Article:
Friday, May 25, 2012

Blanks


My mind has a tendency to go blank at the most inappropriate times. (And an "appropriate" time would be...?) Usually it happens when I most desperately need it not to go blank…like when introducing two people, each of whom I have known for years, and suddenly can't remember one, or often either, of their names.

The most current example was about five minutes ago, when I realized I needed a topic for this blog entry. One minute my mind is like a whale swimming through thoughts as thick as an ocean full of krill, and the next It’s like looking for a lemonade stand in the desert. (Aha! How about a nice blog on non sequiturs and mixed metaphors?)

When I’m writing a book, one or two blanks are almost guaranteed, but I usually get over them by going back a chapter or two into the manuscript and reading my way forward to where the blank occurred. It’s rather like a car trying to get up a slippery hill…back up, shift it into first, and gun the engine. (Hmmm…about those metaphors….)
Blanks are always a source of frustration, but on very rare occasions they can also be terrifying. I've only had one such instance, but it was more than enough. A couple of years ago I was on the el late at night, heading southbound returning from a writers’ meeting. Chicago’s els have various “lines”, the Red and Brown serving the north side of the city. While each line has its own stations, the larger serve both lines to facilitate transfer from one line to the other. Most Red line stations are located on "islands" with northbound trains stopping on one side of the island and southbound trains on the other. Brown line trains are more or less “feeders” to the Red line, and those stops it does not share with the Red Line have separate platforms on either side of the tracks--northbound on one side and southbound on the other.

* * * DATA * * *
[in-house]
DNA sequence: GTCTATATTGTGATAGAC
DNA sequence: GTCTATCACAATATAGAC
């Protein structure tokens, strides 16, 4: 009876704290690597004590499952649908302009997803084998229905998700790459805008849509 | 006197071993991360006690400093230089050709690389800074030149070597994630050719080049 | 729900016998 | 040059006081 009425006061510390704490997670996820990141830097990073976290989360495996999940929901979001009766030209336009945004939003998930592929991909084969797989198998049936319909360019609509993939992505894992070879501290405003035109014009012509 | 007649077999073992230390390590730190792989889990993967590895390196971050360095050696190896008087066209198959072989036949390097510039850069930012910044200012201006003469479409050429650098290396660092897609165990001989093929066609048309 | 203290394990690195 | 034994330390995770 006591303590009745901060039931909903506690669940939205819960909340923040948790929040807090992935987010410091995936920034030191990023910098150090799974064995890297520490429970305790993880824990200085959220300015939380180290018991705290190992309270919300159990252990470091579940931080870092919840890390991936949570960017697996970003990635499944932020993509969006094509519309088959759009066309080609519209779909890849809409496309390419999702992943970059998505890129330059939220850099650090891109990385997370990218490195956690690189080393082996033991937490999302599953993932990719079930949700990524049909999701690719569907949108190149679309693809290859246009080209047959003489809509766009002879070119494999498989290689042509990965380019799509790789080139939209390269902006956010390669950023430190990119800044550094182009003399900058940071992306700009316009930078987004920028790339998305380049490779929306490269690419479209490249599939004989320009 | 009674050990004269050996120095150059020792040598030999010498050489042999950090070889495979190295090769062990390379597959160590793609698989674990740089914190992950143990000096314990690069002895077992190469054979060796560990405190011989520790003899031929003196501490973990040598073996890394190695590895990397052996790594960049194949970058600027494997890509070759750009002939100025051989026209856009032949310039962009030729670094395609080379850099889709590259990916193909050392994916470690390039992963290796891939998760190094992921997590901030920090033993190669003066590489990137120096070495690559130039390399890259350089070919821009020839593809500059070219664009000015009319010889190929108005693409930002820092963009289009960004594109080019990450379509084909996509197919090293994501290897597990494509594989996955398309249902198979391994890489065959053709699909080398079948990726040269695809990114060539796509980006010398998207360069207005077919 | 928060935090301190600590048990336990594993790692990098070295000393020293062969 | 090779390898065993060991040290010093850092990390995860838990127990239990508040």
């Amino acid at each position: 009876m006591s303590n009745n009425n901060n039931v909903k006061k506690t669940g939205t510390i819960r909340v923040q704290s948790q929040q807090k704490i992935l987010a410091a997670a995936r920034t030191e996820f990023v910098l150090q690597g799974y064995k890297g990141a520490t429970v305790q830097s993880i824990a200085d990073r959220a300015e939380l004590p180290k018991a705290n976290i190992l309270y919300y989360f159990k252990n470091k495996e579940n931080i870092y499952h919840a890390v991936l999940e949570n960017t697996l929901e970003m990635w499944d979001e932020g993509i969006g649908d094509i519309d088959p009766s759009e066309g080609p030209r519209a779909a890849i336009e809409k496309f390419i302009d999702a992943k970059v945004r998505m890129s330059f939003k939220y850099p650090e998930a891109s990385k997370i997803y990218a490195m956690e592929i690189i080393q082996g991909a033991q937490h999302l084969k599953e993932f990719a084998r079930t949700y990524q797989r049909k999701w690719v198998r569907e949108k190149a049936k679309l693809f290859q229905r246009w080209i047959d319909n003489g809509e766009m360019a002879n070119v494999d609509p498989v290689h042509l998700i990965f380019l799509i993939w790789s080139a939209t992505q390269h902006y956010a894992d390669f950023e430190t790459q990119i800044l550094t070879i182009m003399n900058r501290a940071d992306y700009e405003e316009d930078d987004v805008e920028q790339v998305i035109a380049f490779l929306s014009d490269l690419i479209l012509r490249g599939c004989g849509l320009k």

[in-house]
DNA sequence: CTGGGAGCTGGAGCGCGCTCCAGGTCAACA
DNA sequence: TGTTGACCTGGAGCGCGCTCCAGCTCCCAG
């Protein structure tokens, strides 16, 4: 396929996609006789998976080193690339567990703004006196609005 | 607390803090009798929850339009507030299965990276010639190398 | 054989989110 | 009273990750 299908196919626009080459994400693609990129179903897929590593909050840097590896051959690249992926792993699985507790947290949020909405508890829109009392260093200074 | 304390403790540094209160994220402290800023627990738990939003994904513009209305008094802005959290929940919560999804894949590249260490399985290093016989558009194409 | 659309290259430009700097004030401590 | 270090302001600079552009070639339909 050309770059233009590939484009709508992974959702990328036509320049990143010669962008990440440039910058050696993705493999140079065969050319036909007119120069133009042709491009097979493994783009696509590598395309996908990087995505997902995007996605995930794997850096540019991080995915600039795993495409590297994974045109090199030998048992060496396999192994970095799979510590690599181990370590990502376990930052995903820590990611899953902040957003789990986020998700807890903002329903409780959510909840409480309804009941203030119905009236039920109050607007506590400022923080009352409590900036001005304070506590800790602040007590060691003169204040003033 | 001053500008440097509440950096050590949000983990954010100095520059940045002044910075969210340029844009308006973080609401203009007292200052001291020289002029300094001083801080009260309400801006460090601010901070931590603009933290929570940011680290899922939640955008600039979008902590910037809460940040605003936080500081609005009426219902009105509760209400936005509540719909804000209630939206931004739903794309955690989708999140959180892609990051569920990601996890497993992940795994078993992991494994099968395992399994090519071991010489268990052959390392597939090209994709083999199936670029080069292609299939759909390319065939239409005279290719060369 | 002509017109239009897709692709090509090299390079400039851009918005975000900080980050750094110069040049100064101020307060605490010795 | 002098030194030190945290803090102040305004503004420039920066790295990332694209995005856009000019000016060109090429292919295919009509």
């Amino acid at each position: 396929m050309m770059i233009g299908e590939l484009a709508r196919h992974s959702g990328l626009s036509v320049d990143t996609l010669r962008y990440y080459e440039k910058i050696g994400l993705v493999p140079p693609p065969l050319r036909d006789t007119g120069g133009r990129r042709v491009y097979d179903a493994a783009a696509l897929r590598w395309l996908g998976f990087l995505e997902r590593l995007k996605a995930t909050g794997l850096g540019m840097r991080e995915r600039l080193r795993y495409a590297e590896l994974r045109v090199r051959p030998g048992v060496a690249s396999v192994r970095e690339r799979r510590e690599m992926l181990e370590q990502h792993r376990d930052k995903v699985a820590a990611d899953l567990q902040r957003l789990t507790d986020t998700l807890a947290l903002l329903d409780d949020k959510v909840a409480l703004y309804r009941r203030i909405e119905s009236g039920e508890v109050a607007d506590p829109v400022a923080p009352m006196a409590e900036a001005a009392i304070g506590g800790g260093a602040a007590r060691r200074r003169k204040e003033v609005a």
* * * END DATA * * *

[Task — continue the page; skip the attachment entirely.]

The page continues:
I was on a southbound Brown Line train and somehow got off one stop short of the one I wanted. I had reached the bottom of the stairs before I realized my mistake. I immediately turned around and went back up the same set of stairs to the platform. But when I reached the platform and looked across the tracks at the other platform, my mind drew a total blank. I was absolutely positive that I somehow had crossed from the southbound to the northbound platforms. I stood there totally confused, and my confusion quickly turned to panic. I couldn't even remember, by looking at the surrounding buildings, which side of the tracks they were on. Even when a Red Line train passed by in the direction from which I had come, and I clearly saw it said “Dan Ryan,” which I knew meant it was southbound, I still was sure I was on the northbound platform.

It was one of the most terrifying experiences I have ever had, and I realized just how horrifying memory loss has to be for those with Alzheimer’s.

A Brown Line finally pulled up to the platform, clearly marked “Loop”--which meant it was southbound and I got on. I hope I never have an experience like that again.

And so, children, you see what I do when my mind draws a blank when it comes to what I can possibly write about for the next blog. I just start writing about whales and krill and lemonade stands in the desert, gun my engine, and charge up the hill.

Dorien's blogs are posted by 10 a.m. Central time every Monday, Wednesday, and Friday. Please take a moment to check out his website (http://www.doriengrey.com) and, if you enjoy these blogs, you might want to check out Short Circuits: a Life in Blogs (http://bit.ly/m8CSO1 ).


1 comment:

Kage Alan said...

This is the first time I've read that someone else has drawn blanks when introducing people before. It even happened to me at college and I have zero idea why. Having this happen totally used to freak me out.

Now I'm wondering if it's just a writer thing. Could writers be afflicted with this, thereby making it completely normal?